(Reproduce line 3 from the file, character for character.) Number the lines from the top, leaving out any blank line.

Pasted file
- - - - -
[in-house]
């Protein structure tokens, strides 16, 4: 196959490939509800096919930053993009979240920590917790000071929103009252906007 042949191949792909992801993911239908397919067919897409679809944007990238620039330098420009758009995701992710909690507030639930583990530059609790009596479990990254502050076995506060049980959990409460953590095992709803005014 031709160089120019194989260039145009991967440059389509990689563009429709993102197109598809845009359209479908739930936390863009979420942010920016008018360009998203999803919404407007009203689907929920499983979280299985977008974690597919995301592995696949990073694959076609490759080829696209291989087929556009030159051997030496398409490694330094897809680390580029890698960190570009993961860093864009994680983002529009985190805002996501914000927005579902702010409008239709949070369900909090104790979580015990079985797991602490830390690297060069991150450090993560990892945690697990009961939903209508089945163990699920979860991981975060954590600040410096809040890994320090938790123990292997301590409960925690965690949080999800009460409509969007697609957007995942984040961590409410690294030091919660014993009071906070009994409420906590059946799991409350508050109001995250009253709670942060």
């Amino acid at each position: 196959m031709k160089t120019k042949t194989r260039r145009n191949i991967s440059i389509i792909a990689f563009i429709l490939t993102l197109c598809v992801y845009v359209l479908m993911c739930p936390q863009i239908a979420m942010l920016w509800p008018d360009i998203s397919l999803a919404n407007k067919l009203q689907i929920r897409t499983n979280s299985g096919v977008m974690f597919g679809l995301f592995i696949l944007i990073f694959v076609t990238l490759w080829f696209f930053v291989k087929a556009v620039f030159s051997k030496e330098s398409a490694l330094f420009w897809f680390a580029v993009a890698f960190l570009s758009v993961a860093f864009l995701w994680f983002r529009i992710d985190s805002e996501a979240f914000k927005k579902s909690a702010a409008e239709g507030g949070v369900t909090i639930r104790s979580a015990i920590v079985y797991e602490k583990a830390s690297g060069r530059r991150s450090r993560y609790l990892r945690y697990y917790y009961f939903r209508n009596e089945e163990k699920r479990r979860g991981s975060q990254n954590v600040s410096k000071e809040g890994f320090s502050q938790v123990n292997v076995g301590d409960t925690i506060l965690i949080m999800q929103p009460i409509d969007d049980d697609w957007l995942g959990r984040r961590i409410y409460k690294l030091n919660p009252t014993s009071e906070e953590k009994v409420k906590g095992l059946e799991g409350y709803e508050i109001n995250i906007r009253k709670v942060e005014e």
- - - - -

């Amino acid at each position: 196959m031709k160089t120019k042949t194989r260039r145009n191949i991967s440059i389509i792909a990689f563009i429709l490939t993102l197109c598809v992801y845009v359209l479908m993911c739930p936390q863009i239908a979420m942010l920016w509800p008018d360009i998203s397919l999803a919404n407007k067919l009203q689907i929920r897409t499983n979280s299985g096919v977008m974690f597919g679809l995301f592995i696949l944007i990073f694959v076609t990238l490759w080829f696209f930053v291989k087929a556009v620039f030159s051997k030496e330098s398409a490694l330094f420009w897809f680390a580029v993009a890698f960190l570009s758009v993961a860093f864009l995701w994680f983002r529009i992710d985190s805002e996501a979240f914000k927005k579902s909690a702010a409008e239709g507030g949070v369900t909090i639930r104790s979580a015990i920590v079985y797991e602490k583990a830390s690297g060069r530059r991150s450090r993560y609790l990892r945690y697990y917790y009961f939903r209508n009596e089945e163990k699920r479990r979860g991981s975060q990254n954590v600040s410096k000071e809040g890994f320090s502050q938790v123990n292997v076995g301590d409960t925690i506060l965690i949080m999800q929103p009460i409509d969007d049980d697609w957007l995942g959990r984040r961590i409410y409460k690294l030091n919660p009252t014993s009071e906070e953590k009994v409420k906590g095992l059946e799991g409350y709803e508050i109001n995250i906007r009253k709670v942060e005014e």